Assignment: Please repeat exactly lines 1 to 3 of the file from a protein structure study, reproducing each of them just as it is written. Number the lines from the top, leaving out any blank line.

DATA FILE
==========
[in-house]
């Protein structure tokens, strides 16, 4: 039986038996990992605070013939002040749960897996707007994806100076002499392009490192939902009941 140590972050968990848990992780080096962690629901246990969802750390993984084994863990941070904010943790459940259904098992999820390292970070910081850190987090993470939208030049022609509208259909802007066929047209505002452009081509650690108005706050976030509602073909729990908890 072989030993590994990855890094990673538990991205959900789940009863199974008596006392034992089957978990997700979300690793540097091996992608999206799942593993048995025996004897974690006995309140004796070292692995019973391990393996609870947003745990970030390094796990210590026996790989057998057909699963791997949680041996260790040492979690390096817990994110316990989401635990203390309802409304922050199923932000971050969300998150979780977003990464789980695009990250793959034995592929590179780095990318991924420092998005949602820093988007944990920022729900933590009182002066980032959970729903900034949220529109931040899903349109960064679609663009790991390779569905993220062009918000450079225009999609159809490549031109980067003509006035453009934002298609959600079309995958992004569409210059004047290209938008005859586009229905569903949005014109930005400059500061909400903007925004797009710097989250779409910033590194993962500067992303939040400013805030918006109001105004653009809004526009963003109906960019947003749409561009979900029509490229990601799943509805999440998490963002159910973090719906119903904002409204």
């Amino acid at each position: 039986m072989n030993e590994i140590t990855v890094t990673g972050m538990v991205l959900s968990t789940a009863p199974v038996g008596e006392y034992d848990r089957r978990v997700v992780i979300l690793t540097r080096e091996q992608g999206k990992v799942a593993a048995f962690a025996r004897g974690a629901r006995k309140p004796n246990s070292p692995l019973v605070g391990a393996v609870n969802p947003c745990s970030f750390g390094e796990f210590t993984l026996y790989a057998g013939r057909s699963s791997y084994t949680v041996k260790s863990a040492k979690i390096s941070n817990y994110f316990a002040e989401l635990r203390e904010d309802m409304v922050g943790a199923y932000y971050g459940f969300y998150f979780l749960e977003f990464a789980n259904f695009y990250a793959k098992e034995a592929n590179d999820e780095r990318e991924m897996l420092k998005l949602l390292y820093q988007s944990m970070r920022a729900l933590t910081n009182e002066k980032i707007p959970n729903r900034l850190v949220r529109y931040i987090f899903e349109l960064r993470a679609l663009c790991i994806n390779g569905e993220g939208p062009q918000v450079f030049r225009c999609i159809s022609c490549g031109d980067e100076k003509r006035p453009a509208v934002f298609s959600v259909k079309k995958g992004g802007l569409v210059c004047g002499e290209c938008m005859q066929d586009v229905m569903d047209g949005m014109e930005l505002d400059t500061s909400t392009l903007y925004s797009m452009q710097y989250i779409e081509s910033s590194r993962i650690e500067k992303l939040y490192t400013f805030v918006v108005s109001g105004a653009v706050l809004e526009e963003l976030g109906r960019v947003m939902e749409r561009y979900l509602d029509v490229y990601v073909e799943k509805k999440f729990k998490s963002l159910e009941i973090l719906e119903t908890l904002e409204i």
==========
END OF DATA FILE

[in-house]
């Protein structure tokens, strides 16, 4: 039986038996990992605070013939002040749960897996707007994806100076002499392009490192939902009941 140590972050968990848990992780080096962690629901246990969802750390993984084994863990941070904010943790459940259904098992999820390292970070910081850190987090993470939208030049022609509208259909802007066929047209505002452009081509650690108005706050976030509602073909729990908890 072989030993590994990855890094990673538990991205959900789940009863199974008596006392034992089957978990997700979300690793540097091996992608999206799942593993048995025996004897974690006995309140004796070292692995019973391990393996609870947003745990970030390094796990210590026996790989057998057909699963791997949680041996260790040492979690390096817990994110316990989401635990203390309802409304922050199923932000971050969300998150979780977003990464789980695009990250793959034995592929590179780095990318991924420092998005949602820093988007944990920022729900933590009182002066980032959970729903900034949220529109931040899903349109960064679609663009790991390779569905993220062009918000450079225009999609159809490549031109980067003509006035453009934002298609959600079309995958992004569409210059004047290209938008005859586009229905569903949005014109930005400059500061909400903007925004797009710097989250779409910033590194993962500067992303939040400013805030918006109001105004653009809004526009963003109906960019947003749409561009979900029509490229990601799943509805999440998490963002159910973090719906119903904002409204």
């Amino acid at each position: 039986m072989n030993e590994i140590t990855v890094t990673g972050m538990v991205l959900s968990t789940a009863p199974v038996g008596e006392y034992d848990r089957r978990v997700v992780i979300l690793t540097r080096e091996q992608g999206k990992v799942a593993a048995f962690a025996r004897g974690a629901r006995k309140p004796n246990s070292p692995l019973v605070g391990a393996v609870n969802p947003c745990s970030f750390g390094e796990f210590t993984l026996y790989a057998g013939r057909s699963s791997y084994t949680v041996k260790s863990a040492k979690i390096s941070n817990y994110f316990a002040e989401l635990r203390e904010d309802m409304v922050g943790a199923y932000y971050g459940f969300y998150f979780l749960e977003f990464a789980n259904f695009y990250a793959k098992e034995a592929n590179d999820e780095r990318e991924m897996l420092k998005l949602l390292y820093q988007s944990m970070r920022a729900l933590t910081n009182e002066k980032i707007p959970n729903r900034l850190v949220r529109y931040i987090f899903e349109l960064r993470a679609l663009c790991i994806n390779g569905e993220g939208p062009q918000v450079f030049r225009c999609i159809s022609c490549g031109d980067e100076k003509r006035p453009a509208v934002f298609s959600v259909k079309k995958g992004g802007l569409v210059c004047g002499e290209c938008m005859q066929d586009v229905m569903d047209g949005m014109e930005l505002d400059t500061s909400t392009l903007y925004s797009m452009q710097y989250i779409e081509s910033s590194r993962i650690e500067k992303l939040y490192t400013f805030v918006v108005s109001g105004a653009v706050l809004e526009e963003l976030g109906r960019v947003m939902e749409r561009y979900l509602d029509v490229y990601v073909e799943k509805k999440f729990k998490s963002l159910e009941i973090l719906e119903t908890l904002e409204i």